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All News tagged "international"

Modern-Day Slavery Expert and Author E. Benjamin Skinner to Speak at Drexel

There are more slaves in the world today than at any time in history, according to human trafficking expert and author E. Benjamin Skinner in his book "A Crime So Monstrous: Face-to-Face with Modern-Day Slavery." Skinner will join Drexel University on Wednesday, May 28, to speak about global slavery and his experiences reporting from dozens of countries in which slavery flourishes.
Dana and David Dornsife and Shannon Marquez, PhD, with children and friends at Kechema Water Point in Ethiopia, a World Vision WASH project site.

Drexel Establishes Dornsife Global Development Scholars Program

A new program leverages a partnership between Drexel and World Vision in 10 countries in eastern, western and southern Africa where World Vision and benefactors Dana and David Dornsife have ongoing water, sanitation and hygiene (WASH) projects.
Bernard Amadei

Engineers Without Borders Founder Urges Drexel Audience To Help Developing Communities

It’s the responsibility of an engineer to help make the world a better place by improving the quality of life for developing communities, Bernard Amadei, PhD, told Drexel students, faculty and staff last week. His actions certainly back up that claim.

Orchids

Ready for Spring? Mark Your Calendar for the International Orchid Show

Spring is on its way, and so is a colorful paradise at the Academy of Natural Sciences of Drexel University. The biggest U.S. orchid show outside of Florida and California is coming to the Academy in April.

Students on cliffs in Ireland

For These Freshmen, College Started With 15 Weeks in Ireland

The 10 Drexel students who enrolled in the Freshman Frontiers program last fall still had traditional start-of-college experiences, but they weren’t quite the same as those of their classmates.

Jennifer Salvage in an Egyptian temple

Five-plus years of wedding photos make Drexel prof's love story go viral

Drexel professor Jeff Salvage's photos of his wife in her wedding dress around the world has landed the couple on TV screens and homepages. But that's not the best part of their nearly six-year journey.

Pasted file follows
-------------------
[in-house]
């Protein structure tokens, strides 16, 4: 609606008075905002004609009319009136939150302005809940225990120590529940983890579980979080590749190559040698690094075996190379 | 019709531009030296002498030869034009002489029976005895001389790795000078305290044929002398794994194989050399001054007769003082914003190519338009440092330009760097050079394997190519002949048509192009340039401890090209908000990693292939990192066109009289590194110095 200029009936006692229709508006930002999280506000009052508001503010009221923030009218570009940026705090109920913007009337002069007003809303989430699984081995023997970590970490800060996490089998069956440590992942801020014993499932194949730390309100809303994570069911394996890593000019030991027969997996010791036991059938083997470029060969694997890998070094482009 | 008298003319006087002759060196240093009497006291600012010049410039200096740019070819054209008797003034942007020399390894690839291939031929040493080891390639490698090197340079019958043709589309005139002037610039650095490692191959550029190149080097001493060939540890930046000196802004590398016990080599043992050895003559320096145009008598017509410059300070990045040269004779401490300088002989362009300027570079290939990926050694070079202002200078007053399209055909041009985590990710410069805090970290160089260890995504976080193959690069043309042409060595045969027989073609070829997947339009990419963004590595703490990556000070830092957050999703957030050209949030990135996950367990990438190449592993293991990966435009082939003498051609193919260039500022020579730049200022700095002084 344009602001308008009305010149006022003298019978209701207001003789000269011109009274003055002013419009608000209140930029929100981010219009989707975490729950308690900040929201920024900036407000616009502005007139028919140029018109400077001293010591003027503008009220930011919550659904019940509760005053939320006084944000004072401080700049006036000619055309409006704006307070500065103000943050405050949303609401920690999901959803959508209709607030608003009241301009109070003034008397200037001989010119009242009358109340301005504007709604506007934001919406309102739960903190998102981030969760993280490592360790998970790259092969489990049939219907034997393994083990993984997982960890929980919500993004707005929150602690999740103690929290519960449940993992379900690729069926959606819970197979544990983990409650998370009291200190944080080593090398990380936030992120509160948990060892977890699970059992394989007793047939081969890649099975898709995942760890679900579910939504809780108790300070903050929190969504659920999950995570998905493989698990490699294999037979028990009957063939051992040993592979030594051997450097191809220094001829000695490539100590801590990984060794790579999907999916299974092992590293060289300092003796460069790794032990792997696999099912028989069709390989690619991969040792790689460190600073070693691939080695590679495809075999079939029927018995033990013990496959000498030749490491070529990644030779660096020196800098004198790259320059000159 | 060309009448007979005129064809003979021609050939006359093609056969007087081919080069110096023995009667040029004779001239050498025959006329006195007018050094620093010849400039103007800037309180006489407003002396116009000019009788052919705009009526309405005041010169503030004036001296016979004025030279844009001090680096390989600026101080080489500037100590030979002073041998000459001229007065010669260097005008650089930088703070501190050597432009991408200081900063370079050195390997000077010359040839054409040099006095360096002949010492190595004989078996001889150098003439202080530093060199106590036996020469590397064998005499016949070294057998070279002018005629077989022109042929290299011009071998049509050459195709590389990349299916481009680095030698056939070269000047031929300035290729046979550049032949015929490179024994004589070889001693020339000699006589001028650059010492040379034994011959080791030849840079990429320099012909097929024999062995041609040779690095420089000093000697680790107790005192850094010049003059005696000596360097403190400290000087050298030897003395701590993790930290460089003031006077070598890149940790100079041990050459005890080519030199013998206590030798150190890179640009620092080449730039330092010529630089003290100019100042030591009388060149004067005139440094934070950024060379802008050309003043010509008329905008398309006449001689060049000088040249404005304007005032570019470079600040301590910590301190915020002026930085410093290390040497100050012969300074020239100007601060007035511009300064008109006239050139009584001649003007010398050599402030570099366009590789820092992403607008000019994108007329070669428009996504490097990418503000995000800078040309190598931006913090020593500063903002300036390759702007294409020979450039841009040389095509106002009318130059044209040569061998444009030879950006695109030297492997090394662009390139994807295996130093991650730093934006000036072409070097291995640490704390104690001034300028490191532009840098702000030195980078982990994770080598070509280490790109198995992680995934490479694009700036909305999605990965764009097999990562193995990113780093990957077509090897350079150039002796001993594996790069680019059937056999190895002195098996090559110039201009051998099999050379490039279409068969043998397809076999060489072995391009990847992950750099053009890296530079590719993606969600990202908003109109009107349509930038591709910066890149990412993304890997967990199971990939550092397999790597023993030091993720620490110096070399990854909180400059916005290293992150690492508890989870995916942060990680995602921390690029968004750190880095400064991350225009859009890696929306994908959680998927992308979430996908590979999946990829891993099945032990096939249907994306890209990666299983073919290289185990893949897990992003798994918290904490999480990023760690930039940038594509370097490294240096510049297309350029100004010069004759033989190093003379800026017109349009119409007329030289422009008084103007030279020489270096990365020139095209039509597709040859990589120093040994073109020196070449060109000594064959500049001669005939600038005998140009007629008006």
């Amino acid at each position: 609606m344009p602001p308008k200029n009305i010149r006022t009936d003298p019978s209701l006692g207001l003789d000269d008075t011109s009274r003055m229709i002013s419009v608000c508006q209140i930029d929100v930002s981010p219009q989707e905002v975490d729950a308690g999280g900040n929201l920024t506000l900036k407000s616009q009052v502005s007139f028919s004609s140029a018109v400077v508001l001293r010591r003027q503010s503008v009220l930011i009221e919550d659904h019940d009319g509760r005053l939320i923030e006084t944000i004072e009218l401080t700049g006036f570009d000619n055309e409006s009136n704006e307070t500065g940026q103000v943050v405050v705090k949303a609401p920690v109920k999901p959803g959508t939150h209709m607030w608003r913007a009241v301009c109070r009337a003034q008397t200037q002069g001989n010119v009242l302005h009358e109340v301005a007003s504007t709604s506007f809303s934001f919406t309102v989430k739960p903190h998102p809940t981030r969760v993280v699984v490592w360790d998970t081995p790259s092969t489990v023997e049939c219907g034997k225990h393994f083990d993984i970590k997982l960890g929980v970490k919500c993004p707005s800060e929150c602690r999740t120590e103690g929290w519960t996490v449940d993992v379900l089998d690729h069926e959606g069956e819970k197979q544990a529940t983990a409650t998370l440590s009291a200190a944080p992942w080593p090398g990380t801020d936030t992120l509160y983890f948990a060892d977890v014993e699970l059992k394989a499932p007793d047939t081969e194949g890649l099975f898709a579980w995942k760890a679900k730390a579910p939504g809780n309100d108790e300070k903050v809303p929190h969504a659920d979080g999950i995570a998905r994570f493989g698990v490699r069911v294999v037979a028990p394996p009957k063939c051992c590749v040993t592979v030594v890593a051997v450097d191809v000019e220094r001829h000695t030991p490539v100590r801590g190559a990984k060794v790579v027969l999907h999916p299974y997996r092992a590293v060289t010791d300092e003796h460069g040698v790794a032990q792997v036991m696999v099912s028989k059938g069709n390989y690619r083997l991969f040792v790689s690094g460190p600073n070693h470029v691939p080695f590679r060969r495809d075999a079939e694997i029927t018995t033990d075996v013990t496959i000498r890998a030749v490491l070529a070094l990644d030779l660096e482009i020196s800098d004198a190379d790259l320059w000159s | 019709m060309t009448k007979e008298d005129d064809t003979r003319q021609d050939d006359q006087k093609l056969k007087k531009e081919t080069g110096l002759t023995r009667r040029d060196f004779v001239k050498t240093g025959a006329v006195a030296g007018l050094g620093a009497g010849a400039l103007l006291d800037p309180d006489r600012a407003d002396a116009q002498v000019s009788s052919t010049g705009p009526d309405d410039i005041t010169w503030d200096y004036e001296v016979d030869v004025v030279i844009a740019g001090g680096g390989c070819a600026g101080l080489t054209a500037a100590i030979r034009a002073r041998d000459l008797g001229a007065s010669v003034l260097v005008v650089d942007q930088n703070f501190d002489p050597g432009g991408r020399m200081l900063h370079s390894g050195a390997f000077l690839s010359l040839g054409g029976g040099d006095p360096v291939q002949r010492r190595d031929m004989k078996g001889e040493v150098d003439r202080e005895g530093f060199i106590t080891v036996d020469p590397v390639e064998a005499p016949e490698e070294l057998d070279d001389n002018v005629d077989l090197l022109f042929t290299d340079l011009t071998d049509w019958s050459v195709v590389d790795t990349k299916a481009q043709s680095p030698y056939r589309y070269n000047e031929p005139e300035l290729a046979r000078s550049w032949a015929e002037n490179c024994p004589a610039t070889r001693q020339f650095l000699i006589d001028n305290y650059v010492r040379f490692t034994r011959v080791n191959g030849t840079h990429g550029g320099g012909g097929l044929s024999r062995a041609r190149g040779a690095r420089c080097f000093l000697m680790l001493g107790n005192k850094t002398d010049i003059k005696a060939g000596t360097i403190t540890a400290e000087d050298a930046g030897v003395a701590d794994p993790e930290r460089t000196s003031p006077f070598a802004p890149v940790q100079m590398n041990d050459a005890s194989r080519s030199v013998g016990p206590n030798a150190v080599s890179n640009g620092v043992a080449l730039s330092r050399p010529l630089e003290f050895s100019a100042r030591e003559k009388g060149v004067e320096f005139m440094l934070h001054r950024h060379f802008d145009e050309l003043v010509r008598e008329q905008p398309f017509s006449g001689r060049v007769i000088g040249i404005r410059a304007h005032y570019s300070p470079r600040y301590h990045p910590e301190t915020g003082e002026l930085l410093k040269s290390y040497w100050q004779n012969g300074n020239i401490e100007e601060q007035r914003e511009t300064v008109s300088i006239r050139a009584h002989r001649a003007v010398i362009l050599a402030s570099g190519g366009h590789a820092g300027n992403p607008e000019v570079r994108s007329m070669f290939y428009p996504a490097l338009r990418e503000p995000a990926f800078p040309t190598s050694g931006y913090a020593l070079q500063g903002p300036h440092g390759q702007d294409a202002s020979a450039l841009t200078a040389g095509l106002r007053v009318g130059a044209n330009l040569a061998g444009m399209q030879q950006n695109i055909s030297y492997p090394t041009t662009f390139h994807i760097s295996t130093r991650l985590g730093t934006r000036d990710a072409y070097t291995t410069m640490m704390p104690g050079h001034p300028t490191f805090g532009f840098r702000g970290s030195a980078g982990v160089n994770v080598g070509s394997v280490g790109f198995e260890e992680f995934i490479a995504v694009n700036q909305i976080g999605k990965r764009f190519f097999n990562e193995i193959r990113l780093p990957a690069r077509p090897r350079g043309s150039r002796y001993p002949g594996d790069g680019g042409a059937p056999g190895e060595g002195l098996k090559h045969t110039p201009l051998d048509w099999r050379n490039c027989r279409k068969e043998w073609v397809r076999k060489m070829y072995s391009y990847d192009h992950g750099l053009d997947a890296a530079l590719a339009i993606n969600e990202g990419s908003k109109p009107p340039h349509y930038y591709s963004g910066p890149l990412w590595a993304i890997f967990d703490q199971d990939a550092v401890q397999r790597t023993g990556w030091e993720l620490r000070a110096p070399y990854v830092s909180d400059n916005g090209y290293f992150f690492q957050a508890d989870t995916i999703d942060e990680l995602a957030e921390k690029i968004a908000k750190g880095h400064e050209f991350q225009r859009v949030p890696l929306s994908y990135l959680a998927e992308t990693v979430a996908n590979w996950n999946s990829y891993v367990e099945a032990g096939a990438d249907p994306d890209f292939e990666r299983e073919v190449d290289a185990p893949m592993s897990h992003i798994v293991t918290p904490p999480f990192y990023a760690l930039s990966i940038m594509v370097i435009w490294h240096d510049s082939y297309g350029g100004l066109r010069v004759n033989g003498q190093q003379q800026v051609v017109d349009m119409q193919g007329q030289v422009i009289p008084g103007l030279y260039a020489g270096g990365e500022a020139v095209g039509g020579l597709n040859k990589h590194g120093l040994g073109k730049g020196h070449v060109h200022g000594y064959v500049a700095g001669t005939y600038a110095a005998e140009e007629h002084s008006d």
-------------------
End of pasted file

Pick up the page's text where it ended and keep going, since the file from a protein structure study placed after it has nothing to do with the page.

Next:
Skiing and holding the flag

Thailand's First Winter Olympian, a Drexel Professor, Will Watch Others Compete for the First Time

Thailand's second- and third-ever Winter Olympians will compete this month in Sochi. Who was the first? Prawat Nagvajara, a Drexel computer engineering professor.

Student in scrubs with children

Students Spend Winter Break in Ghana, Giving Medical Care, Learning a Language and Dancing

The 15 Drexel students who volunteered at a public health clinic in Ghana over winter break were put to work almost as soon as they arrived in the village of Adansemaim—but not in any way they had anticipated.

Leaders at Agreement Signing

'Dream Teams' of Pediatric Problem-Solvers Could Emerge From Drexel-CHOP-Hebrew University gathering

When researchers from Drexel, The Children's Hospital of Philadelphia and Hebrew University of Jerusalem come together next week, leaders hope the result will be new research "dream teams" that can tackle pediatric problems in new ways.

Dragon Buddies

International Students Have Friends as Soon as They Step on Campus, Thanks to Dragon Buddies

International exchange students must overcome language barriers and culture shock when they step onto Drexel's campus, but they do have friends from day one: Dragon Buddies, student volunteers who connect with them and help them acclimate to Drexel and Philadelphia.

"One Love" shirt

How one Drexel student is working to help victims of Typhoon Haiyan in the Philippines

The Philippines are famous for their festive Christmas season, but this year's celebration has been marred by the deadly Typhoon Haiyan. Drexel graphic design student Gerre Mae Barcebal, who has family in the Philippines, is doing her part to help by selling T-shirts she designed to raise funds for relief.

Jake Owens

Drexel grad student has one of the 'worst jobs in science'

Jake Owens spent a month surrounded by criminals with machetes and rotting meat in Africa, earning notice from Popular Science magazine.